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Updated: Feb 15, 2021

So many people shy away from giving palatal injections. I mean let’s face it,. They HURT! Right?!?

I know I am not the only person who wasn’t jumping up and down with joy when my student partner was practicing on me. That left me not only dreading getting them, but not eager to give them either. However, after implementing these four simple steps, the injections more tolerable for patients and eased my anxiety about giving them as well.


The first item is fairly obvious, because it’s standard for all injections. Yep you guessed it, topical. Your options for topical may seem limited to only benzocaine but using a lidocaine gel on the keratinized palatal tissue helps gain deeper and more profound topical anesthesia. If your office doesn’t have a lidocaine gel on hand, I highly recommend it. This topical also works well for patients who are sensitive to the ester-based benzocaine.

Let’s not forget about ice either. While it isn’t in the anesthetic family it is a topical option we use. A simple way to apply the ice is by dipping a cotton swab in water then placing it in the back end of a clean unused anesthetic cap. Put the entire contraption in the freezer and voila you have instant popsicle swabs for the ready! If that is too much work, grab a can of endo ice and spray the swab. That will cool the cotton tip enough to transfer that cold sensation to the hard palate. All these items will help stop the sensory communication flow of the first couple layers of the hard palate. But to make it even better, incorporate pressure.


Pressure pairs nicely with the use of topical anesthetic. If you are using the cold swab method, it’s an easy one-two punch with just one item. When using the chemical based benzo- or lidocaine, I recommend letting the gel rest on the tissue for a couple of minutes then apply pressure. No matter what type of topical you are using make sure to press for about 30-60 seconds to create the desired “no feeling” effect. Also, keep your pressure going as you insert. Once you start to deposit ease off and let the solution flow. As a side note, the patient will still feel uncomfortable, however, it is more tolerable than the prick of a needle.


The other tip for having a successful palatal injection is using the right anesthetic type. Because the palate is a thin and porous bone anesthetic can easily penetrate. However, articaine (Septocaine) will penetrate the best. Because of its formulation a little of this solution goes a long way. This means you won’t have to deposit as much, and you have reduced hand fatigue which can accompany these injections. Plus having vasoconstrictor along with it, you will achieve excellent anesthesia and hemostasis. I call that a win/win!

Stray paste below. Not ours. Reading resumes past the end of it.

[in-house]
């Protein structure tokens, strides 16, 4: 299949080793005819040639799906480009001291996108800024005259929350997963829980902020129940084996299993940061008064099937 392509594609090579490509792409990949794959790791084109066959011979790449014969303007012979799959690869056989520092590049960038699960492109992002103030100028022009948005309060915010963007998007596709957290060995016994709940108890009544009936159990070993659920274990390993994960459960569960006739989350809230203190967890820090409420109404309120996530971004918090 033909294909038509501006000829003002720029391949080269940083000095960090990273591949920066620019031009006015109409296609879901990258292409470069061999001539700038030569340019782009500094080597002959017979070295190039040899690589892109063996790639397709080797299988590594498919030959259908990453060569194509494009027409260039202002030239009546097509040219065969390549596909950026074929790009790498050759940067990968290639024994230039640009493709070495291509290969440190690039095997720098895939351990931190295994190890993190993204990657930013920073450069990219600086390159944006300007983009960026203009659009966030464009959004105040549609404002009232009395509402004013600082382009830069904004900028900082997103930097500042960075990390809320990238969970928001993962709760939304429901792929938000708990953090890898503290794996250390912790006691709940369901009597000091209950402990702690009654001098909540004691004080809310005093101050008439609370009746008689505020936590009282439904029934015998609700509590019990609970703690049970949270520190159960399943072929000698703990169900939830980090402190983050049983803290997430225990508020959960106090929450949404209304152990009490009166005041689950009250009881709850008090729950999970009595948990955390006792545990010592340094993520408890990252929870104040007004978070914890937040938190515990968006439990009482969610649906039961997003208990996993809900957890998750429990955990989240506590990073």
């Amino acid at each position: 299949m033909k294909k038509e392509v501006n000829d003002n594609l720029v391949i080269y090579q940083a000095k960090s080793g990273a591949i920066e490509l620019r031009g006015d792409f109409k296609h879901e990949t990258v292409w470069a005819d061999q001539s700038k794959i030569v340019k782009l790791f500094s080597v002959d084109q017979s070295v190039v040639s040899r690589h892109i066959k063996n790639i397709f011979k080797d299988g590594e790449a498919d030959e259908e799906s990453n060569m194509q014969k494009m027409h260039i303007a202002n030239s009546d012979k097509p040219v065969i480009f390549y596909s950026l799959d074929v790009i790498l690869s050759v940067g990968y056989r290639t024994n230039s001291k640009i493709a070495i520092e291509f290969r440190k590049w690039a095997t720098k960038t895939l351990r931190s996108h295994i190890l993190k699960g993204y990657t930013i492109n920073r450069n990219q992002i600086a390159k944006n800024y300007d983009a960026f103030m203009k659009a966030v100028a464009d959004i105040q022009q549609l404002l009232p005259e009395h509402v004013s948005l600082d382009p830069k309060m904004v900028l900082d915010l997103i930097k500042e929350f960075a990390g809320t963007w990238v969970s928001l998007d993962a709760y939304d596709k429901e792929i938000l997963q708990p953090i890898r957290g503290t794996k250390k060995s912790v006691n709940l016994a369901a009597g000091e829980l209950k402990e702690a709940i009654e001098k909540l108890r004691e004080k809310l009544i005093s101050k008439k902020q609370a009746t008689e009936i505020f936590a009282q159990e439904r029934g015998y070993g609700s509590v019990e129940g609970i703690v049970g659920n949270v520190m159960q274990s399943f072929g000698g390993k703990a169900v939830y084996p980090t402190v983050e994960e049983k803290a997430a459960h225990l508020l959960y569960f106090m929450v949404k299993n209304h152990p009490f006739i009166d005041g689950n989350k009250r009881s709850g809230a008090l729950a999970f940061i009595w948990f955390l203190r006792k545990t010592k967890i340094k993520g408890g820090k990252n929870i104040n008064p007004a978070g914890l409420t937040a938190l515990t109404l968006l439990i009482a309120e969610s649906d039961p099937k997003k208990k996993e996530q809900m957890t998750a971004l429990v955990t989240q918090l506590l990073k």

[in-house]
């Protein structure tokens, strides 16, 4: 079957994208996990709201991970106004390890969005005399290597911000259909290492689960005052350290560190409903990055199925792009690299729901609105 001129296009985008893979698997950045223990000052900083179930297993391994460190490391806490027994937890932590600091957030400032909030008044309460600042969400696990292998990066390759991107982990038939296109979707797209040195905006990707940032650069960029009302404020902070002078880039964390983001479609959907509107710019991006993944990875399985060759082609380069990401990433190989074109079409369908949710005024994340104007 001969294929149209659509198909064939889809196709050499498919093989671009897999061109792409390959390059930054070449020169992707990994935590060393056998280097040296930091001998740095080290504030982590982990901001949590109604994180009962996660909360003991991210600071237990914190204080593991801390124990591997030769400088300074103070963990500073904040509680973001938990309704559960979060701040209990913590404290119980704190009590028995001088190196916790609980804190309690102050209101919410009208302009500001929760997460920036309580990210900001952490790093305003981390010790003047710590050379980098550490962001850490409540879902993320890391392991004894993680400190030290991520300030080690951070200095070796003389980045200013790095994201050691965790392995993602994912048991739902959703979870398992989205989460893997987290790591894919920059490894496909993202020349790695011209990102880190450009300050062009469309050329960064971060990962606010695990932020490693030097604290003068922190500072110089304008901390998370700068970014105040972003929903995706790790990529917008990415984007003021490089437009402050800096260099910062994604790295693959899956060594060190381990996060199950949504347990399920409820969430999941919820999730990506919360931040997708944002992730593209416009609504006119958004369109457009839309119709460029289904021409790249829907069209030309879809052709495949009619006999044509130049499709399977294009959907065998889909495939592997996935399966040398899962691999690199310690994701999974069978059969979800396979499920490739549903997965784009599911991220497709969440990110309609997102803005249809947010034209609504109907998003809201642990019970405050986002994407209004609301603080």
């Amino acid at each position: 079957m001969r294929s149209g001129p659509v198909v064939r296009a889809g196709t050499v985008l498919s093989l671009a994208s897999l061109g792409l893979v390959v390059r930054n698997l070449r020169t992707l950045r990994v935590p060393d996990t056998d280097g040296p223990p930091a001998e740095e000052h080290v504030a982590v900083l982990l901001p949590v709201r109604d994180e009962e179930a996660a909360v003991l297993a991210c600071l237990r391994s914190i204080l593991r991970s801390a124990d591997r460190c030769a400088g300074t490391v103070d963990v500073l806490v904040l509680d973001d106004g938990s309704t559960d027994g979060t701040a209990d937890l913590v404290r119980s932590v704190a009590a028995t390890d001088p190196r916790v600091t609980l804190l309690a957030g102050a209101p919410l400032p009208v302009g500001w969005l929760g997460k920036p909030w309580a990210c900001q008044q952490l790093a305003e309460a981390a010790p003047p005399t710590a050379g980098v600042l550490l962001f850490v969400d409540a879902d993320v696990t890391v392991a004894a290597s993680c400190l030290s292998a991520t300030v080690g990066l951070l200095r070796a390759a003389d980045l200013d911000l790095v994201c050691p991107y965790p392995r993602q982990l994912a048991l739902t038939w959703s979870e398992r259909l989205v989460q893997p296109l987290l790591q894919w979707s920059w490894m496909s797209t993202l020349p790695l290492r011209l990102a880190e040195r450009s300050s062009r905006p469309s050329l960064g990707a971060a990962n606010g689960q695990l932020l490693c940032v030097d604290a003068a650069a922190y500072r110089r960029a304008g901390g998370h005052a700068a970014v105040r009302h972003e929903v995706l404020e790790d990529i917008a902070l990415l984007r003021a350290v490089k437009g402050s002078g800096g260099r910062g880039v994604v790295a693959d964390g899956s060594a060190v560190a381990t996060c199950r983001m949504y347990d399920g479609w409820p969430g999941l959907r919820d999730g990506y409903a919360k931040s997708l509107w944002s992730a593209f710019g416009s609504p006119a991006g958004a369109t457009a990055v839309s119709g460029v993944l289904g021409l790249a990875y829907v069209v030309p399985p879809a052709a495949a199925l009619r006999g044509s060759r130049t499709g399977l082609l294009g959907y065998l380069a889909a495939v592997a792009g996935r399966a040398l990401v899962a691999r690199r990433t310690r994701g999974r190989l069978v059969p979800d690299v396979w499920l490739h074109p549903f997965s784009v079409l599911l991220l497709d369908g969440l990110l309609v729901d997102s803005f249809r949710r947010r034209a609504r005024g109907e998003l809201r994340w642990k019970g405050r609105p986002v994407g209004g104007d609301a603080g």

Your final step to a successful palatal injection is having a clear understanding of your patient’s anatomy. Knowing where the foramen are, which nerves travel to the desired location and your superficial anatomy, allow you to select the appropriate injection. So, dust off those cobwebs, grab that textbook or log into that CE course to get your anatomy brush up happening. When you know what your target points are you will have a better picture of where you are depositing that anesthetic.

Whether you are giving a Greater Palatine, Nasopalatine or the Anterior Middle Superior Alveolar injection, I know when you implement these 4 processes you will have the confidence you need to give a smooth and relatively pain free palatal injection.

Ok now that we have reviewed the steps to giving a palatal injection, are you ready to get more information on these injections plus several more? Make sure you grab your FREE anesthesia guide. Head to and get it delivered straight to your email. Pretty cool right?

Happy Injecting!



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